(Here’s Ian’s report from the Port of Tacoma protest overnight.)
The protester quote of the night was, "We’re out in the middle of nowhere surrounded by cops."
The group started walking from a meeting point near Puyallup and D with about 40 people. But a chunk of the demonstrators turned back before they reached the streets near where the vehicles were leaving the port.
Marching up Thorne toward where a line of officers was assembled to guide them into the so-called Free Speech Zone, the group began to sing briefly, but soon petered out.
They chanted a bit – phases like "Our streets, our port." But largely stood around, looking indecisive, seemingly outflanked by the highly organized police presence (which included officers on foot, bicycle, motorcycle and patrol car) and outnumbered.
Only a couple of people decided to go into the barricaded area set up for demonstrators on 11th.
One person asked what had happened to their freedom of assembly.
The protesters seemed to get a big kick out of posing in front of the line of police officers and snapping photos with their cell phone cameras.
At one point, the group was asked to move as a car came up the street. An officer directed them to get off the road and onto the sidewalk.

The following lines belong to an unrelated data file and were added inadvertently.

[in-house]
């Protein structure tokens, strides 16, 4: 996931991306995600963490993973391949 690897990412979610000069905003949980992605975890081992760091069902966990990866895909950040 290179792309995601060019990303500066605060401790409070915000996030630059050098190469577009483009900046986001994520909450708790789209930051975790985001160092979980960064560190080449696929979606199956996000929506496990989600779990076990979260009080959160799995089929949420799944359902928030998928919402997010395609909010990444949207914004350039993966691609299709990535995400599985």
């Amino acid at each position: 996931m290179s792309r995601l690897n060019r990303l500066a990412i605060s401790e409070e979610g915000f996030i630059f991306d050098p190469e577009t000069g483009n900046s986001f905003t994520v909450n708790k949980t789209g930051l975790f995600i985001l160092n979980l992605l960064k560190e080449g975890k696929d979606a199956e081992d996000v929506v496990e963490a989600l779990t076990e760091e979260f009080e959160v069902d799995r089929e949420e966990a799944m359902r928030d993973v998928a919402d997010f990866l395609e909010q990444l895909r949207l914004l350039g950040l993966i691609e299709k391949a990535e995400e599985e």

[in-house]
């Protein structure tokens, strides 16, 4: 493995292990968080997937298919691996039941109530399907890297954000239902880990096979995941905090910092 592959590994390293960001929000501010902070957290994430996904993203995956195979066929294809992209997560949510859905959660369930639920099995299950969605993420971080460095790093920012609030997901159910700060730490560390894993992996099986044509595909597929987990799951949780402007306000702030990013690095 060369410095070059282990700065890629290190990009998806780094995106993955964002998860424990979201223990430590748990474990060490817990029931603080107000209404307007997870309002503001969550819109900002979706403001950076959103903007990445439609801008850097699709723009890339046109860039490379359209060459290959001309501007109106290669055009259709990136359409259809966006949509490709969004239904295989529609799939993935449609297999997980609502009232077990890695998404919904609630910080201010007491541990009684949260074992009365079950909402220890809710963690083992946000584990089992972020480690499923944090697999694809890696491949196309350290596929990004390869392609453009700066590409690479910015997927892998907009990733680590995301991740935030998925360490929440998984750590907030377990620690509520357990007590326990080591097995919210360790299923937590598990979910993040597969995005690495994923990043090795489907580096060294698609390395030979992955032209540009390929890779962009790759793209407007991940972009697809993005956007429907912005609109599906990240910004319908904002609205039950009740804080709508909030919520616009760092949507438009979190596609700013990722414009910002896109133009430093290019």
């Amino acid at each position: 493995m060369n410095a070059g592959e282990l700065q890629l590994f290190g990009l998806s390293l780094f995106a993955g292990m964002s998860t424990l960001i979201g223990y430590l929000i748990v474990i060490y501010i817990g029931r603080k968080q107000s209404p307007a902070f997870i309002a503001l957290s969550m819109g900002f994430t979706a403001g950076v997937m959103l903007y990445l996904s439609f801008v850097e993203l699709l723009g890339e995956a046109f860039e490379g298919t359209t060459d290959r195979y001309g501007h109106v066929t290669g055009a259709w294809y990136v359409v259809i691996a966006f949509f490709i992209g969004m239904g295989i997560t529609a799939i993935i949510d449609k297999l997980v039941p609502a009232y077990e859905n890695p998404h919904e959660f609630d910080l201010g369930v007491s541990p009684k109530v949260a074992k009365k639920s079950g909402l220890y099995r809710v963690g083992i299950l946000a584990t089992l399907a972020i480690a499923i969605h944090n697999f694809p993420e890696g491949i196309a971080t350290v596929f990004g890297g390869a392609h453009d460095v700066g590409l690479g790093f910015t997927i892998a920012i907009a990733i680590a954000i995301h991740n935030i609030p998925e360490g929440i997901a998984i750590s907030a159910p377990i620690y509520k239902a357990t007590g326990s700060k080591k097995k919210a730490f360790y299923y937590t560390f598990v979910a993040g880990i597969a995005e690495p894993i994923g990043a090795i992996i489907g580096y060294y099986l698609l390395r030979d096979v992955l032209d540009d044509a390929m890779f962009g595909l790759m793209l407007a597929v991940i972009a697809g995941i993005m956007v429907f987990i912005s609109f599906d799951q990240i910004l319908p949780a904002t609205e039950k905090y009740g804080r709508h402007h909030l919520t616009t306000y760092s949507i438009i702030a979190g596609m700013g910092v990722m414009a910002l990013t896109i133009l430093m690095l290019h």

One girl said, "We’ll be over here, but we want you to know we’re still protesting."
Around 11:30 p.m., the group saw the Strykers rolling out of the Port of Tacoma and ran down Ross toward them. Officers stopped them about half a block from the vehicles.
The demonstrators rallied briefly, singing and chanting a bit more, but not as a united group.
One youth, wearing a bandanna over his face, kept asking one officer for his badge number.
"What’s your badge number?" And when the officer didn’t answer, "Do you not have a badge number?" After a few minutes he gave up.
One person held up a sign that read "Stop the War."
Another wave of Strykers rolled by just before midnight. At least one of the protesters got taken to the ground and
arrested at the line of bicycle officers across Ross, but I didn’t see clearly what happened.
As the soldiers drove past, many held their fingers up making peace signs.
KOMO TV also had a crew there, but they left around midnight, about the same time we did.
A videographer accompanied the demonstrators and told myself and photographer Drew Perine that having coverage from traditional media outlets was less important these days because the group could post their actions on YouTube.
At the same time, information put on the Web by the group has turned out to be exaggerated in some cases.
For example, the night before, a blog post said one protester had been arrested on suspicion of trespassing and the cops said "’no bail’, but then again, they always do."
The protester was placed in handcuffs, but he was given a warning, not arrested, he later told me.